While not the top priority, more than a quarter of respondents to Forrester’s Forrsights Services Survey, Q2 2012, stated they were looking to implement or expand their use of offshore resources. Motivation for new offshore geographies is driven by a range of factors, from seeking new sources of talent to risk mitigation, cost savings, innovation, and local market knowledge and access.
My recently published report analyzes the attractiveness of the three largest economies in Latin America as outsourcing locations: Brazil, Argentina, and Mexico. Latin America presents an attractive location, particularly for US and Canadian companies. However there is wide variation in the suitability between different countries. Some of the high-level findings of the research include:
Brazil has clear strengths with its size, scale, wealth of IT skills, and array of local service providers such as BRQ, Ci&T, and Stefanini. Most service providers are focused on the domestic market, however, and don’t have the same export focus as providers in other countries. In addition, overly complex legislative and bureaucratic hurdles, as well as, to some extent, language issues, continue to prevent it from reaching its potential. Ci&T however is one exception, providing a model for Agile development and entrepreneurship.
HCL is the fifth-largest India-centric IT service provider in terms of revenue (after TCS, Infosys, Cognizant, and Wipro). While it only derived about 15% of its global fiscal 2012 revenues from markets outside of Europe and the US — slightly lower than the four larger Indian firms — HCL has built a strong base in Asia and now boasts more than 300 customers served by more than 8,000 employees. I recently attended HCL’s Asian analyst event in Sydney; below are some key reasons why I believe that you should consider HCL on your shortlist of systems integrators (SIs) and outsourcing providers:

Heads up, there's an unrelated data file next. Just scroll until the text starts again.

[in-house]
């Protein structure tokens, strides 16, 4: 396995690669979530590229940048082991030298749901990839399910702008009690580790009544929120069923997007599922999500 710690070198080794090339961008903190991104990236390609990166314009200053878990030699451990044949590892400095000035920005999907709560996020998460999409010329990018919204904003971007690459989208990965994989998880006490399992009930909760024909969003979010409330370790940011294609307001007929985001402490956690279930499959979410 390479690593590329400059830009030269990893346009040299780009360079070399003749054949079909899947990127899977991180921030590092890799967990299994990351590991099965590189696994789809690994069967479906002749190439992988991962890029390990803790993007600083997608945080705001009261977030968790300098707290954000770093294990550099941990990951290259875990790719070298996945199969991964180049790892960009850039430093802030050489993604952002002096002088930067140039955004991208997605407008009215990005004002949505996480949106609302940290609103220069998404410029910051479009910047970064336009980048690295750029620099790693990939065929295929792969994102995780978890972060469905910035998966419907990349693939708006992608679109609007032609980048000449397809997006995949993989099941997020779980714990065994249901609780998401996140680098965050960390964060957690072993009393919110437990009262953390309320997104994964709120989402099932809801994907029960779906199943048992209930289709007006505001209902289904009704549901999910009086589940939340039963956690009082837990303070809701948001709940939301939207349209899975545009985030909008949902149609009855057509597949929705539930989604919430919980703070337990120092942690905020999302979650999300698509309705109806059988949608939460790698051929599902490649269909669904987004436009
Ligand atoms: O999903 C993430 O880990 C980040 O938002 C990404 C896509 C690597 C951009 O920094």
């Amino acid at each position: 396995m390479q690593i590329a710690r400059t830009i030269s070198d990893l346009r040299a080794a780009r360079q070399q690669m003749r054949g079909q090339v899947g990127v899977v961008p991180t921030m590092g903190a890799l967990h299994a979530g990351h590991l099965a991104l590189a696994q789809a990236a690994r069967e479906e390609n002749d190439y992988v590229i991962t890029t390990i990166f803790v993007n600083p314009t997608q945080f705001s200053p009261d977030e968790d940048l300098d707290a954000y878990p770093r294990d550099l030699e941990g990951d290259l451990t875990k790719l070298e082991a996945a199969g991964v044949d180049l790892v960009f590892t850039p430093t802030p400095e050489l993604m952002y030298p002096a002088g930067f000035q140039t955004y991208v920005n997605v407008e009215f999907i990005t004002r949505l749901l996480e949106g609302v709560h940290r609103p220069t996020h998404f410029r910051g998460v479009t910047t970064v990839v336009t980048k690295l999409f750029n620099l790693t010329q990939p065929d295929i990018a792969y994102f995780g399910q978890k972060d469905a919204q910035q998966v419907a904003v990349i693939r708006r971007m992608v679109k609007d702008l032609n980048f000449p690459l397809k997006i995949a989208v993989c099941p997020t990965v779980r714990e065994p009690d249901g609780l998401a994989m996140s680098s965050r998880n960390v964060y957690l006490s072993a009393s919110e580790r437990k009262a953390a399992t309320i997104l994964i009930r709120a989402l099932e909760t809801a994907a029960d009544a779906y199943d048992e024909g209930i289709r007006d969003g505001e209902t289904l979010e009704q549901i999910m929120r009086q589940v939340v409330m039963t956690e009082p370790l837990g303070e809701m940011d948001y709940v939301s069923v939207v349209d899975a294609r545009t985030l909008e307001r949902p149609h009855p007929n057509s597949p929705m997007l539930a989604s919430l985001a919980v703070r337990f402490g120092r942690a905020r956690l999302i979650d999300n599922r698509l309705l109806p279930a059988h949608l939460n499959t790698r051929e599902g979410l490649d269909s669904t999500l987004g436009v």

Flexibility. When I asked some of HCL’s Australian, ASEAN, and Indian clients what characterizes HCL’s approach to managing client relationships and delivering projects, most mentioned “flexibility” and “HCL is easy to work with,” particularly during the transition phase in outsourcing contracts.
Co-innovation focus. HCL’s Asia growth strategy is both focused (on a limited number of vertical and horizontals) and pragmatic. Starting small with staff augmentation deals, the company invests in relationships to develop its presence and its expertise with its clients’ challenges — 2% of the revenue generated from clients is reinvested in the engagement as an innovation budget.
Local commitments. HCL has increased its regional presence via local management and delivery capabilities and local partners, including universities like Singapore Management University; IT companies like Lippo Group in Indonesia; and government, such as its work on the Mobility Lab initiative for EDB in Singapore.